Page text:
David Monk to step down as dean of Penn State College of Education

Annemarie Mountz
October 26, 2018

UNIVERSITY PARK, Pa. -- David H. Monk, dean of the College of Education, today (Oct. 26) announced his plans to step down as dean on June 30, 2019. The University will immediately launch a national search for the next dean of the college.

David Monk

David Monk

IMAGE: Steve Tressler/Vista Print Studios

“The College of Education has seen tremendous success under the leadership of David Monk, and enjoys an extremely strong reputation as being one of the best education colleges in the nation because of his hard work and commitment to excellence,” said Nick Jones, Penn State’s executive vice president and provost. “David has cultivated an environment where teamwork and collaboration are valued and encouraged, which has contributed to attracting top faculty, staff and students to the University.”

While Monk will step down as dean, he plans to return to his home department of Education Policy Studies within the college to pursue a phased retirement as a faculty member.

“I have been delighted to be part of the Penn State College of Education, and to see the wonderful things our faculty, staff and students have accomplished here over the past 20 years. I’m very proud of the advances we’ve made in teaching, research and service, and also in the areas of diversity and inclusion, in the college,” Monk said.

“In the last two decades, there has been a deep and growing curiosity about what we can do as a college to improve the learning experiences of a wide range of students. Our faculty members are leading cutting-edge research efforts that are transforming the entire field of education. Their groundbreaking work is relevant and applicable in educational environments in our own backyard, around the world, and everywhere in between. I am honored and proud to be associated with so many outstanding colleagues,” he said.

Monk came to Penn State as dean of the College of Education in 1999, after spending 20 years on the faculty at Cornell University. 

During Monk’s tenure as dean, the College of Education has made a concerted effort to upgrade its teaching and learning spaces to better serve its students.

Under his leadership, the college has transformed the second floor of Chambers Building, with the creation of multiple flexible classrooms that have expanded the scale and scope of the work being done in the original Krause Innovation Studio. The college now is continuing that work on the first floor of Chambers, with the Science Education wing under construction. The college also renovated the CEDAR Clinic, creating upgraded instructional space for graduate students with observation rooms and high-quality digital recording capacity.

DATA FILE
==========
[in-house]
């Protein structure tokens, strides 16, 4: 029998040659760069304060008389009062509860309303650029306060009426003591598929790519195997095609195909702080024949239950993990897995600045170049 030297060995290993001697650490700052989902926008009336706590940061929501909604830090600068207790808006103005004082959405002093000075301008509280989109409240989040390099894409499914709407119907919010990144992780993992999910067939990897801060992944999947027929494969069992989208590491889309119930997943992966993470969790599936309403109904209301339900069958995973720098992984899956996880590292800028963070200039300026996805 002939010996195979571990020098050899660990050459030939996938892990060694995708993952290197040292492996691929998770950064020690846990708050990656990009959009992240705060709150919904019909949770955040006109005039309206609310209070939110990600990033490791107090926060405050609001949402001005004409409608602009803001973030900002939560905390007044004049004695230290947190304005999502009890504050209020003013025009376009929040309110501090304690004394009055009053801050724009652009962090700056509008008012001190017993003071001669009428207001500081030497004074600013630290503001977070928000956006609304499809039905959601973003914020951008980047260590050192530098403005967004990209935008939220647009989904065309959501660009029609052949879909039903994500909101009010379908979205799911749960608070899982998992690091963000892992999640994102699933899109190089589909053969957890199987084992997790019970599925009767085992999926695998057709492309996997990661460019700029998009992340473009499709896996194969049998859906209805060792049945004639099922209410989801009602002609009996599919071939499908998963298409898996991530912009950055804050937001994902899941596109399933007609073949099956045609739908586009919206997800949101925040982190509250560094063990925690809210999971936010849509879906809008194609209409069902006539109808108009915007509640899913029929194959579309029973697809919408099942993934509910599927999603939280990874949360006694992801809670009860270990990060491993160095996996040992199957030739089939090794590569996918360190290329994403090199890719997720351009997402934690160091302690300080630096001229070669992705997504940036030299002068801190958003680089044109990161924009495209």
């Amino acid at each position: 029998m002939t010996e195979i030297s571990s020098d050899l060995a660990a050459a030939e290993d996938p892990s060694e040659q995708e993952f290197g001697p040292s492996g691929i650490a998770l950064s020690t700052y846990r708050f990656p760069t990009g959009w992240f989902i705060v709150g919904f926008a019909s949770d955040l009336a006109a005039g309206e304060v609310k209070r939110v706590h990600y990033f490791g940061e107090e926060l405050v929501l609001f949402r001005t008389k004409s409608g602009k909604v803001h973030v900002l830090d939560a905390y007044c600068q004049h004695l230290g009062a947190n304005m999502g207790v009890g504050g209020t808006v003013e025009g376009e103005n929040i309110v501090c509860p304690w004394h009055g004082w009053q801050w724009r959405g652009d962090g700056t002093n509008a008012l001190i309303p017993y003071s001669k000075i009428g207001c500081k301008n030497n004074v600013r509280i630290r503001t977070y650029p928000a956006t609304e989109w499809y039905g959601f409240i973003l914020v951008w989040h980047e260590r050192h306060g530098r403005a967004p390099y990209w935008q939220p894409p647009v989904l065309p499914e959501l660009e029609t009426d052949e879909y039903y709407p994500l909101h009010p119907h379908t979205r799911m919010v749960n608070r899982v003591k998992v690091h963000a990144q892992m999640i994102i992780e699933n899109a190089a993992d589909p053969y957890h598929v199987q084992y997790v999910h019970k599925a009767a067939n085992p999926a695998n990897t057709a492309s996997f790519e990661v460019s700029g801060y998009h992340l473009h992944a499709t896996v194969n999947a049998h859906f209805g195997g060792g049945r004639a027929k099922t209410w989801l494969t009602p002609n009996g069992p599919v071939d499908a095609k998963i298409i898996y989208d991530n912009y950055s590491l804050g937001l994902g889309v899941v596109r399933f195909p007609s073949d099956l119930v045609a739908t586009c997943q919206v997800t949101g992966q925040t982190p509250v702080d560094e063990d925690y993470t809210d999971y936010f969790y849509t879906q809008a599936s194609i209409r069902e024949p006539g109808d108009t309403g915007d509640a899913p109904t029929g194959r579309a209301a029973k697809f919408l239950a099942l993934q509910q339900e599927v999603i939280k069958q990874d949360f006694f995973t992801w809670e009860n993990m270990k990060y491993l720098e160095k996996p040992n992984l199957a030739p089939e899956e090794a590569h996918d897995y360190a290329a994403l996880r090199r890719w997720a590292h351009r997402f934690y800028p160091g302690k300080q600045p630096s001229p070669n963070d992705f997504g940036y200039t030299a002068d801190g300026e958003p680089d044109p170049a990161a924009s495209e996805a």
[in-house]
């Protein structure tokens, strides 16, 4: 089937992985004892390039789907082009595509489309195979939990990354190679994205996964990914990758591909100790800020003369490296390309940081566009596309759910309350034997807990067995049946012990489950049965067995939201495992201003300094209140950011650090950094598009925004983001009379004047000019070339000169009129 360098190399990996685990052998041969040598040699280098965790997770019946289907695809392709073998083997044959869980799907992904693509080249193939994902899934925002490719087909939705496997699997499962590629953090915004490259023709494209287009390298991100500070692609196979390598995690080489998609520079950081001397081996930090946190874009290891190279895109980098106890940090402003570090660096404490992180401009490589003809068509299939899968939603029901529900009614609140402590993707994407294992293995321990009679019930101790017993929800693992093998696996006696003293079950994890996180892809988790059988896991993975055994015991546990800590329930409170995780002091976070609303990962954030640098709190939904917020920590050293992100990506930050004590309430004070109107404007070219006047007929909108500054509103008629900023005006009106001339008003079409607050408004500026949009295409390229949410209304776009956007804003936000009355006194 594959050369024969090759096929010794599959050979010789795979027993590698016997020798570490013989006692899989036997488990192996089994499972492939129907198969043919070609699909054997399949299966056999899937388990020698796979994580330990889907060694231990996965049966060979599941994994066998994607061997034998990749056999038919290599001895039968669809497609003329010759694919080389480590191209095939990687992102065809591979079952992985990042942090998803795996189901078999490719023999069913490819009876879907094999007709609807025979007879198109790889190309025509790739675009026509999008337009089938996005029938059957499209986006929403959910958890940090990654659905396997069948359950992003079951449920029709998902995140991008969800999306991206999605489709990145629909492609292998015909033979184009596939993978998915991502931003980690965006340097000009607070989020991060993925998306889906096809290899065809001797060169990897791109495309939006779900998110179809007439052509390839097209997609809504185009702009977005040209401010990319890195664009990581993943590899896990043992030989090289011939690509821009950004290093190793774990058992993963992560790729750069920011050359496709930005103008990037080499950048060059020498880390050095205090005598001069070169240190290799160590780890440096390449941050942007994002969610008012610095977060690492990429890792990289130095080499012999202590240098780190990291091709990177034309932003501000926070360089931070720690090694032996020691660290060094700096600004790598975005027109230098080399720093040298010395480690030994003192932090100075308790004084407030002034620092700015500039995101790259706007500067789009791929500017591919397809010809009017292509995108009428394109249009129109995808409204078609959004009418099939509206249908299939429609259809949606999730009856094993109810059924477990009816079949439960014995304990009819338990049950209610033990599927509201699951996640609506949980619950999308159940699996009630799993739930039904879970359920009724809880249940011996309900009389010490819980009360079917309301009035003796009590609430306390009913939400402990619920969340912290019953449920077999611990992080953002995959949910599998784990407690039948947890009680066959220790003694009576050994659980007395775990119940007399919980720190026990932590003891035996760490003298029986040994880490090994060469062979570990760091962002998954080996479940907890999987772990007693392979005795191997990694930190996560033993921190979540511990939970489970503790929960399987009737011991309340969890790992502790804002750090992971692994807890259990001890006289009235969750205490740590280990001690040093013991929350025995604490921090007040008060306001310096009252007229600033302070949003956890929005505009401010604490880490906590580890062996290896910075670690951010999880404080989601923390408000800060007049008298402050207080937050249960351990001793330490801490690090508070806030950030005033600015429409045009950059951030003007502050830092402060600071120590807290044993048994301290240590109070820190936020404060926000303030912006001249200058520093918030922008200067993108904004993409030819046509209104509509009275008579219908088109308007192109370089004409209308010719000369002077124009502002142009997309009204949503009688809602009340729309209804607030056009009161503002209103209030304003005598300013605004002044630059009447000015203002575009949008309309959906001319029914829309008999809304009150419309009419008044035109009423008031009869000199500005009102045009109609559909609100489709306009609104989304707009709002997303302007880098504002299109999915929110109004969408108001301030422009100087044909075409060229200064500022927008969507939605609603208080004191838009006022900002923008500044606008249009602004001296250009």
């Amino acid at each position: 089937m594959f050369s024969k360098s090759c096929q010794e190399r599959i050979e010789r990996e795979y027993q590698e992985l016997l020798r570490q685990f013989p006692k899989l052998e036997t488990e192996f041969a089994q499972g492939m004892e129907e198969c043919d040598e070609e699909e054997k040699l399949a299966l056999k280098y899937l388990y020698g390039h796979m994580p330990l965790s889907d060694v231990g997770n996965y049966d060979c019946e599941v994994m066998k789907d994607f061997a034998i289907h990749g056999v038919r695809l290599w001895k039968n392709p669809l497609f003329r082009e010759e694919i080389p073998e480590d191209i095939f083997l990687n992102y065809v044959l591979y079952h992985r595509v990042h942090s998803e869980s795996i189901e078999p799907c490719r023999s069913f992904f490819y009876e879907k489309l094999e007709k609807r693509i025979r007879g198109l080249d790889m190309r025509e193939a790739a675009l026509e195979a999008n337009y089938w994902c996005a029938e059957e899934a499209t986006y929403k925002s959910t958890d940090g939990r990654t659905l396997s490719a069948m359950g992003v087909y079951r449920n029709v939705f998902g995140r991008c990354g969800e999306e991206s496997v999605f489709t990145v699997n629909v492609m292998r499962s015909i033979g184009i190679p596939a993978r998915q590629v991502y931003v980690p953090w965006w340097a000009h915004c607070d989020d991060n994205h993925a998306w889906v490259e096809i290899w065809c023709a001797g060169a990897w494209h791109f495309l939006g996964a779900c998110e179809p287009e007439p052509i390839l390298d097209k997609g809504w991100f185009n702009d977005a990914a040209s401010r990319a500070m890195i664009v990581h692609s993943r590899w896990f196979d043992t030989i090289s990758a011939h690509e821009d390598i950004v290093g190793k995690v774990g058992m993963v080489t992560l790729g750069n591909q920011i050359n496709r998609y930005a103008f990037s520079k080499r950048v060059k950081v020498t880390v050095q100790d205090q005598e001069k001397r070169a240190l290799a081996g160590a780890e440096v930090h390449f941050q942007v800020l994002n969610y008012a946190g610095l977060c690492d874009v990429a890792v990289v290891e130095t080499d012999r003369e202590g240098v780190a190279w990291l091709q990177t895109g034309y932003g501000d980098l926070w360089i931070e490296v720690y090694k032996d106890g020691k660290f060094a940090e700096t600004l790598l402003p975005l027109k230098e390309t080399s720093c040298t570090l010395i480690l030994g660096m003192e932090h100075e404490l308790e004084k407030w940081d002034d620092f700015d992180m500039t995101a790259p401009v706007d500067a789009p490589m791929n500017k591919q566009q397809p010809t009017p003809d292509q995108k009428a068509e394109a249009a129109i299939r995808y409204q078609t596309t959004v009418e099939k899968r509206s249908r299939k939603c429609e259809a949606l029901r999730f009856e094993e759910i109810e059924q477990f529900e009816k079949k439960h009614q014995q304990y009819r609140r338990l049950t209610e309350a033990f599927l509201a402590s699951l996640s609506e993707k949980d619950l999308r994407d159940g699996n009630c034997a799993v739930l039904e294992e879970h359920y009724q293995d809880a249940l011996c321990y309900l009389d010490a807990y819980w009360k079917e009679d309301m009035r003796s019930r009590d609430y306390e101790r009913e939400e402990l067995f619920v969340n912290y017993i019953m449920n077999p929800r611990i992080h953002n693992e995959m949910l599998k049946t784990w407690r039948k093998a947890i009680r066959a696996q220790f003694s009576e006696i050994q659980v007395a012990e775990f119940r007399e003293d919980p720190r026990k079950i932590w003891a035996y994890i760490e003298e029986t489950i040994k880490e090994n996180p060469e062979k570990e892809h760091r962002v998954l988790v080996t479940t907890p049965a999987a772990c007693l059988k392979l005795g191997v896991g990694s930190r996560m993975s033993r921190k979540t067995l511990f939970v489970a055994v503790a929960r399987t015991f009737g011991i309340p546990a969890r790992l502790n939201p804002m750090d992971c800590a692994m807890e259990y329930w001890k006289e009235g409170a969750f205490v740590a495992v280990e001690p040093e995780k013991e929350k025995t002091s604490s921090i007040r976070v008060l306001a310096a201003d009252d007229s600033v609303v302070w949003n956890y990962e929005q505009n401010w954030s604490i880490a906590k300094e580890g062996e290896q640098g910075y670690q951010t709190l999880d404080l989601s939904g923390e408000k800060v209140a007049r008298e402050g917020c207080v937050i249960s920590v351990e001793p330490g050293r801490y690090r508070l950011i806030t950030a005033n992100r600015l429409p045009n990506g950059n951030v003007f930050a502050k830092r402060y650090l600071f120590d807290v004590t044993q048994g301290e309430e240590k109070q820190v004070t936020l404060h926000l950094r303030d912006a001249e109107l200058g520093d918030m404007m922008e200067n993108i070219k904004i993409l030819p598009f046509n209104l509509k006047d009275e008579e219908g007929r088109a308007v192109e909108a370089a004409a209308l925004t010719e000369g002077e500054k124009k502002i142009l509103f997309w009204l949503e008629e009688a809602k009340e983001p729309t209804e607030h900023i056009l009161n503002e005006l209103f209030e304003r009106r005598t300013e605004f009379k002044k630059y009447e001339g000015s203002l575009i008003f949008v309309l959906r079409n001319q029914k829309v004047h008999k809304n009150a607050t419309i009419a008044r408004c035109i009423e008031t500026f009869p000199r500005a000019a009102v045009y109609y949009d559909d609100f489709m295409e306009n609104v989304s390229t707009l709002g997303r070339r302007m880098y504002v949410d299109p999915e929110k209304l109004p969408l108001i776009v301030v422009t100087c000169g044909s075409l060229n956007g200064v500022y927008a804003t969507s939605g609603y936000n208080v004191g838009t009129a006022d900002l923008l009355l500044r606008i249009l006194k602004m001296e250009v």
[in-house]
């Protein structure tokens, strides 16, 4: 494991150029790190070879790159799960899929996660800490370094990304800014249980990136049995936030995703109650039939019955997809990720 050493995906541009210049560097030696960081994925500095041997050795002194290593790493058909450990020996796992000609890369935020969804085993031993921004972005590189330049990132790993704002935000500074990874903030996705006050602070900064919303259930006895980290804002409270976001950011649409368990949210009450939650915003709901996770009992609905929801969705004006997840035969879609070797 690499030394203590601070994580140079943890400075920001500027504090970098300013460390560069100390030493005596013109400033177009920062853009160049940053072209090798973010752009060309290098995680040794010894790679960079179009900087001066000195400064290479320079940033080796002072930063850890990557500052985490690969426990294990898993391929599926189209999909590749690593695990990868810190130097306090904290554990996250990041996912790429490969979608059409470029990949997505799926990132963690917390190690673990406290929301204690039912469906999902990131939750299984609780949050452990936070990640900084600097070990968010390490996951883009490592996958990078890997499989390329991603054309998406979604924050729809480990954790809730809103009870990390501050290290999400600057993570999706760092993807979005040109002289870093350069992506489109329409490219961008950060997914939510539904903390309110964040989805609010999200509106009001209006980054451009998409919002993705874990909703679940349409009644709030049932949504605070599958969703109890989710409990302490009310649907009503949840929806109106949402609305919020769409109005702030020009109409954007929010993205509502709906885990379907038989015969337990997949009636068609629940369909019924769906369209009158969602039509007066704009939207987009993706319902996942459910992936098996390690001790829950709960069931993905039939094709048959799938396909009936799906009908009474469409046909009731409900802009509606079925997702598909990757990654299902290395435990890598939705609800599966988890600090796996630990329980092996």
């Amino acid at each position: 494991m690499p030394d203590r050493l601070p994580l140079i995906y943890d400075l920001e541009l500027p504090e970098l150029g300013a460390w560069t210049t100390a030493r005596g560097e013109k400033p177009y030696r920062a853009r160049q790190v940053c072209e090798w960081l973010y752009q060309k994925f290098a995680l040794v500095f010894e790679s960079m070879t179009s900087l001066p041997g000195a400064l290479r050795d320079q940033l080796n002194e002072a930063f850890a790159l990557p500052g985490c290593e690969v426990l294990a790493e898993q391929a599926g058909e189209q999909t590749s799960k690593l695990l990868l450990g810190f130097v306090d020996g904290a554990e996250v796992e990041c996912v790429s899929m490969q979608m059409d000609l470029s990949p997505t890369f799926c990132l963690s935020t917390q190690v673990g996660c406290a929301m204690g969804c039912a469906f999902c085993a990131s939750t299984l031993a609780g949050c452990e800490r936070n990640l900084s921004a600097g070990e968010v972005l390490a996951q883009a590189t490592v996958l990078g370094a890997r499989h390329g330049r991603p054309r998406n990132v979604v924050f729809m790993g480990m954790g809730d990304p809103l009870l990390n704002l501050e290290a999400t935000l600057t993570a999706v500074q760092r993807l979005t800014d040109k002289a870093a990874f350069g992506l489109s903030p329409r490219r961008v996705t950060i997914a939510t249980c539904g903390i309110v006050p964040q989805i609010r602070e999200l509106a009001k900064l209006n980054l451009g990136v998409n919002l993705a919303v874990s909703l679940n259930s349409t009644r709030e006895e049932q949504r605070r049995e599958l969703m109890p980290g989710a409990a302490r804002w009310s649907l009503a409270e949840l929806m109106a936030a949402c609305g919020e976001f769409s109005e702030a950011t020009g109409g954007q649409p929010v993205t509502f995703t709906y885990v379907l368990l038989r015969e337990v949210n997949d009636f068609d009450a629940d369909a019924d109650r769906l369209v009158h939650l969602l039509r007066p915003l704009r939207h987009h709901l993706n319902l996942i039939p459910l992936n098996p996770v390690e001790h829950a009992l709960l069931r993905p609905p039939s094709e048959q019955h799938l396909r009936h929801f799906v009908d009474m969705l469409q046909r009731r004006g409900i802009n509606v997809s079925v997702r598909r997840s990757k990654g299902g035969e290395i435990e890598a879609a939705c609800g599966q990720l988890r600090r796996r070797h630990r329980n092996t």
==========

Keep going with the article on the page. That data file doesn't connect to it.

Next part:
The college’s faculty members also have raised the bar for both research and teaching under Monk’s leadership as well, including a focus on what has become known as the Learning Sciences. The Learning Sciences constitute a wide-ranging modern effort within the field of education to build bridges among various related but often distinct areas of scholarship. The work going on both in the classroom and through research directly related to the Learning Sciences is changing the understanding of how students learn, and subsequently, how teachers need to teach.

Monk also has broadened the college’s efforts to engage in interdisciplinary research, and faculty now are collaborating with colleagues throughout the University and beyond to do groundbreaking research that is relevant and applicable nationwide.

Monk received his bachelor’s degree in economics with a concentration in education from Dartmouth College in 1972 and his doctorate in educational administration from the University of Chicago in 1979. 

He has taught in a visiting capacity at the University of Rochester, the University of Burgundy in Dijon, France, and National Taiwan Normal University in Taipei. He also has been a third-grade teacher.

Monk is the author of “Educational Finance: An Economic Approach” (1990); “Raising Money for Education: A Guide to the Property Tax” (1997, with Brian O. Brent); and “Cost Adjustments in Education” (2001, with William J. Fowler Jr.), in addition to numerous articles in scholarly journals.

He was the inaugural co-editor of Education Finance and Policy, the Journal of the Association for Education Finance and Policy (MIT Press) and serves on the editorial board of that journal in addition to serving on the editorial boards of the Journal of Education Finance, Educational Policy, and the Journal of Research in Rural Education.

Monk consults widely on matters related to educational productivity and the organizational structuring of schools and school districts and is a past president of the Association for Education Finance and Policy.

(Media Contacts)

Last Updated October 17, 2019